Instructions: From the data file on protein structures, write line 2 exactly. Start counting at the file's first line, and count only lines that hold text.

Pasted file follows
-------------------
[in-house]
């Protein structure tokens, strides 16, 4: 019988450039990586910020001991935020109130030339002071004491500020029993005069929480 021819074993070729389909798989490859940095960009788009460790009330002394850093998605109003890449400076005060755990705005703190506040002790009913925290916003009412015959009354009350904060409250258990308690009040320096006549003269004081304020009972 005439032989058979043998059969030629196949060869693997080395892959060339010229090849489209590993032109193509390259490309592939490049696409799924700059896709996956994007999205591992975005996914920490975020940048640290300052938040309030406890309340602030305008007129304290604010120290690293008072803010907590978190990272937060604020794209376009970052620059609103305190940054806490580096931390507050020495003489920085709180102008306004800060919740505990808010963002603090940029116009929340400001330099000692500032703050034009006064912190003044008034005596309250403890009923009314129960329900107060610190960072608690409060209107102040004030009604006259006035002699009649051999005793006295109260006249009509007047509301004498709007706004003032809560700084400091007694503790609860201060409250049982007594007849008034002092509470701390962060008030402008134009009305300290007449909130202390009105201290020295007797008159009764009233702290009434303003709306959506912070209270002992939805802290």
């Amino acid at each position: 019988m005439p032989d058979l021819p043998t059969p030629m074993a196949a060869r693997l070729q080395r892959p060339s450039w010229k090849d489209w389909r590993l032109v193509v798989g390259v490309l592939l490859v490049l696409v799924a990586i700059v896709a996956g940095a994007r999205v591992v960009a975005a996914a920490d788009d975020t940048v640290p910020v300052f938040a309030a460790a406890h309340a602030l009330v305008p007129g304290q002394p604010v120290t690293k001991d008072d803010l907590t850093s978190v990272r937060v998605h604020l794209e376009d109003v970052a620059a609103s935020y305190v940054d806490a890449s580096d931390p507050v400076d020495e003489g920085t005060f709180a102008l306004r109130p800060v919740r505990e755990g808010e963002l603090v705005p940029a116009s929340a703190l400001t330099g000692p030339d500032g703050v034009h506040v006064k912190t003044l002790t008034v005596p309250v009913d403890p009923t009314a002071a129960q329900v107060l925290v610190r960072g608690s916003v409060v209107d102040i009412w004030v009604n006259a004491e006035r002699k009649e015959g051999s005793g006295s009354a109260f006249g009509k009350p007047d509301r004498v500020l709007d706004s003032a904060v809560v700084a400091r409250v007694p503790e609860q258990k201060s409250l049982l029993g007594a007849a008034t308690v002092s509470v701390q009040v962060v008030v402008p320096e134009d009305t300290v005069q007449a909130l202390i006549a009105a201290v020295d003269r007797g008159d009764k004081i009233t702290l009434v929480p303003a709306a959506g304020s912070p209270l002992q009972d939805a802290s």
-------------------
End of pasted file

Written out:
């Protein structure tokens, strides 16, 4: 019988450039990586910020001991935020109130030339002071004491500020029993005069929480 021819074993070729389909798989490859940095960009788009460790009330002394850093998605109003890449400076005060755990705005703190506040002790009913925290916003009412015959009354009350904060409250258990308690009040320096006549003269004081304020009972 005439032989058979043998059969030629196949060869693997080395892959060339010229090849489209590993032109193509390259490309592939490049696409799924700059896709996956994007999205591992975005996914920490975020940048640290300052938040309030406890309340602030305008007129304290604010120290690293008072803010907590978190990272937060604020794209376009970052620059609103305190940054806490580096931390507050020495003489920085709180102008306004800060919740505990808010963002603090940029116009929340400001330099000692500032703050034009006064912190003044008034005596309250403890009923009314129960329900107060610190960072608690409060209107102040004030009604006259006035002699009649051999005793006295109260006249009509007047509301004498709007706004003032809560700084400091007694503790609860201060409250049982007594007849008034002092509470701390962060008030402008134009009305300290007449909130202390009105201290020295007797008159009764009233702290009434303003709306959506912070209270002992939805802290």